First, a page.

At 22.13, after the protest had largely dispersed, a small explosive-like sound was heard, then followed by 4 sounds like gunshots. As of 26 November, there were reports that one person was shot in the stomach. He was taken to hospital and is out of danger. Protest guards caught 2 people suspected of being the perpetrators but the situation is still unclear.
Protest against monopolizing crown assets
Founded by Prince Mahisara Rajaharudaya, a half-brother of King Chulalongkorn, and established by Royal Charter in 1907, SCB is Thailand’s first commercial bank. According to the SCB website, King Vajiralongkorn is the largest single shareholder, holding 23.53% of SCB’s shares.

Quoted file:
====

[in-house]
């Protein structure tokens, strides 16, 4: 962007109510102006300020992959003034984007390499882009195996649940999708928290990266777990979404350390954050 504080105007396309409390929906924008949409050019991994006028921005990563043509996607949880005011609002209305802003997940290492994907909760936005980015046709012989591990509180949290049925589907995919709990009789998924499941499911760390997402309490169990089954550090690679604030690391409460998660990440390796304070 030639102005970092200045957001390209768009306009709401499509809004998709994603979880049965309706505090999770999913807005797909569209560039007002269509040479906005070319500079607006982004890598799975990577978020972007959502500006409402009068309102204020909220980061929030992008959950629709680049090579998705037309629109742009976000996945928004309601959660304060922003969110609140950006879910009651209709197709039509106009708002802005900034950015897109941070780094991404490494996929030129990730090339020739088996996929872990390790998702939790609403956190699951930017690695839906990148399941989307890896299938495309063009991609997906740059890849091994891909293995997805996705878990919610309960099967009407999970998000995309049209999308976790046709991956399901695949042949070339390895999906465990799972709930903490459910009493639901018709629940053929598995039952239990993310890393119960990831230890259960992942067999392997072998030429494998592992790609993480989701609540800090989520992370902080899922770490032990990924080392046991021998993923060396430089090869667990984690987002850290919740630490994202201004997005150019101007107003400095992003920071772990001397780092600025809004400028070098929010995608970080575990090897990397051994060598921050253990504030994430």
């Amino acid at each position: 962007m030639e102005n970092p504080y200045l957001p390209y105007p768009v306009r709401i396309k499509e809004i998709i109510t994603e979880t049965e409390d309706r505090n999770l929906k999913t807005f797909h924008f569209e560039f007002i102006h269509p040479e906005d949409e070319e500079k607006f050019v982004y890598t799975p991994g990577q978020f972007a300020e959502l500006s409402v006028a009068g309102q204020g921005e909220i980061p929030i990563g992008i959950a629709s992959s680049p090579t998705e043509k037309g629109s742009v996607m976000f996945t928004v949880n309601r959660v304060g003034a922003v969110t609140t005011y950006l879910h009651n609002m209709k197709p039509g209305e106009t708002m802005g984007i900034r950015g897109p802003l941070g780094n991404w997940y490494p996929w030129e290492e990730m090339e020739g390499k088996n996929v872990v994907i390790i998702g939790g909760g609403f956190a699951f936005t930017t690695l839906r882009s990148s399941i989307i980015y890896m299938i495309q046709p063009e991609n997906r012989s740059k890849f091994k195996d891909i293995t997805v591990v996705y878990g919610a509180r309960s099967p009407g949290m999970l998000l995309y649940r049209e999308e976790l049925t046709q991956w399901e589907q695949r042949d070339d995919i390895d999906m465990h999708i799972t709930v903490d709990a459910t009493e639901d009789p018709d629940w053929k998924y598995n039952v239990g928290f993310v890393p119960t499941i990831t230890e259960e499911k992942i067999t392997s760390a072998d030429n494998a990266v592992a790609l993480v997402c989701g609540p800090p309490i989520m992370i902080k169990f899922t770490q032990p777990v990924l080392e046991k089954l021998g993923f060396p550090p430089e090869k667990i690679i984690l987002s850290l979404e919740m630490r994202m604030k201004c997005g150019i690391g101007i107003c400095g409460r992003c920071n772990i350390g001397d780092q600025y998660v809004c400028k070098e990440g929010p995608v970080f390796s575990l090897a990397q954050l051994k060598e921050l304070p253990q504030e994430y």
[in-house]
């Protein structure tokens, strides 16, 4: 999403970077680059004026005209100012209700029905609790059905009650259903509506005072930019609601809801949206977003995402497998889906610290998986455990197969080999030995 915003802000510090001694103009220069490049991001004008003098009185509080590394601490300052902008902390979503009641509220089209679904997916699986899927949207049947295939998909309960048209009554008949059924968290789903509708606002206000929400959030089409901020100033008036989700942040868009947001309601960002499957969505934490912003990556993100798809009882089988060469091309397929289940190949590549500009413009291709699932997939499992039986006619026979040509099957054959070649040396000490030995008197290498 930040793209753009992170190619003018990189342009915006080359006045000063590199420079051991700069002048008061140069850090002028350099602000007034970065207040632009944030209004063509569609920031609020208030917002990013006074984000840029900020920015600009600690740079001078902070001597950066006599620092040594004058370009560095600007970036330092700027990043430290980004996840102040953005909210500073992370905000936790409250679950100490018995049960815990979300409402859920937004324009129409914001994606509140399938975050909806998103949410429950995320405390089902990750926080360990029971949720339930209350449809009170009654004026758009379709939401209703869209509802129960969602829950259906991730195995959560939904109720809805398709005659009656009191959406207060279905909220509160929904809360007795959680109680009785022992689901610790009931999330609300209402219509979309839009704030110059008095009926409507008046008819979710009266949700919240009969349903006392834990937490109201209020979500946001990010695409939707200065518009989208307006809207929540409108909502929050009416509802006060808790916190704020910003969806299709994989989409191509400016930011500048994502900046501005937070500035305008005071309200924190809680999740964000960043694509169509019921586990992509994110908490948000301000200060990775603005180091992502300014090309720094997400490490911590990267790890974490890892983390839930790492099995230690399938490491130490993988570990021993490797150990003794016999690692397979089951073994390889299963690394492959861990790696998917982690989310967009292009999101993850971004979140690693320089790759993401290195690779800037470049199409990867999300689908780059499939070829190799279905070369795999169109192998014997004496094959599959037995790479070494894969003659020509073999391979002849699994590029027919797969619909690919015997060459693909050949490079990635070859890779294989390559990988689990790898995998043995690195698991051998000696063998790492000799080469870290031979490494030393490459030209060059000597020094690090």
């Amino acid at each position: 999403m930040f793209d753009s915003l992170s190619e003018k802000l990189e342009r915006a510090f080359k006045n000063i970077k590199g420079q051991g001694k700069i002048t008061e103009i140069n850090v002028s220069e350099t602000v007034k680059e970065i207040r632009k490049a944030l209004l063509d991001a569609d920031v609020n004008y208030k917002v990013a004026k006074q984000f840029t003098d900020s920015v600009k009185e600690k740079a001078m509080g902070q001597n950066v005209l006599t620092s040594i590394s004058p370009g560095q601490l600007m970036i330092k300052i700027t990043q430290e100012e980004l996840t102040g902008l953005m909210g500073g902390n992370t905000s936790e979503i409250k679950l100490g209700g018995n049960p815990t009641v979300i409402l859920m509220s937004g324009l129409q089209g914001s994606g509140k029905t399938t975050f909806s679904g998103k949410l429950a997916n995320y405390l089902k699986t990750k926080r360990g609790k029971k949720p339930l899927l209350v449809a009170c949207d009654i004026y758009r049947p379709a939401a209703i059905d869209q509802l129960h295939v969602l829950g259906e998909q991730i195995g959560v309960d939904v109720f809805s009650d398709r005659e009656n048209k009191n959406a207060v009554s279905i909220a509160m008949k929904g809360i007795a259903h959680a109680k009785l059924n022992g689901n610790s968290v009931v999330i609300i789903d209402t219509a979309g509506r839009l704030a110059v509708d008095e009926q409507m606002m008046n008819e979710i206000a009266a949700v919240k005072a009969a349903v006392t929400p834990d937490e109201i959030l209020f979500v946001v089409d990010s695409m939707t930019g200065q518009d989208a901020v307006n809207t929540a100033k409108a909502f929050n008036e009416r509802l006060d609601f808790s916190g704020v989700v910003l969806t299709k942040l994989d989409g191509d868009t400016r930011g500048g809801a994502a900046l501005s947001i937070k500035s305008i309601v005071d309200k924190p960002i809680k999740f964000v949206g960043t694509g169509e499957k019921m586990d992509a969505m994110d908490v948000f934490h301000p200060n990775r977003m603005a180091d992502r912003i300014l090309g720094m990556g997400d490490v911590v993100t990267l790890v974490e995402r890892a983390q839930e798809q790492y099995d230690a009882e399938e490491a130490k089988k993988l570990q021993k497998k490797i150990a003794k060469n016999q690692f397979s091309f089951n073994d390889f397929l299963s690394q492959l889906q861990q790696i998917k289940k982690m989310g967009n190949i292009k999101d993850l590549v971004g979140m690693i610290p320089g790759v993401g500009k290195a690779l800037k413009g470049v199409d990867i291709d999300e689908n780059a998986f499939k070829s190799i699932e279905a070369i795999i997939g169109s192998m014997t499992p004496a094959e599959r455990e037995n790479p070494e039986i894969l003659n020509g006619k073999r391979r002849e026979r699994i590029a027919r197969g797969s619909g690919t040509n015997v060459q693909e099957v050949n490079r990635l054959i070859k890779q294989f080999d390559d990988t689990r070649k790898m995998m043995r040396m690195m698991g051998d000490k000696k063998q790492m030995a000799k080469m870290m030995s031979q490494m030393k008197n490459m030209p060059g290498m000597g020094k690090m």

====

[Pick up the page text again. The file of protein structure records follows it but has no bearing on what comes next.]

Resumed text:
The stocks were transferred in 2018 from the CPB, the organization that controlled royal assets on behalf of the monarchy, to His Majesty’s personal property along with many other assets, due to the changes enacted in the Crown Property Act. This issue has been raised by speakers in this protest.
The status of CPB is an enigma and it has long been questioned whether its assets belong to the country, especially when Forbes calculated the assets of King Rama IX by including those of the CPB. The CPB in the past explained that the property of the monarch is the property of the state and of the country, managed by the government through the Minister of Finance as the chair of the governing board.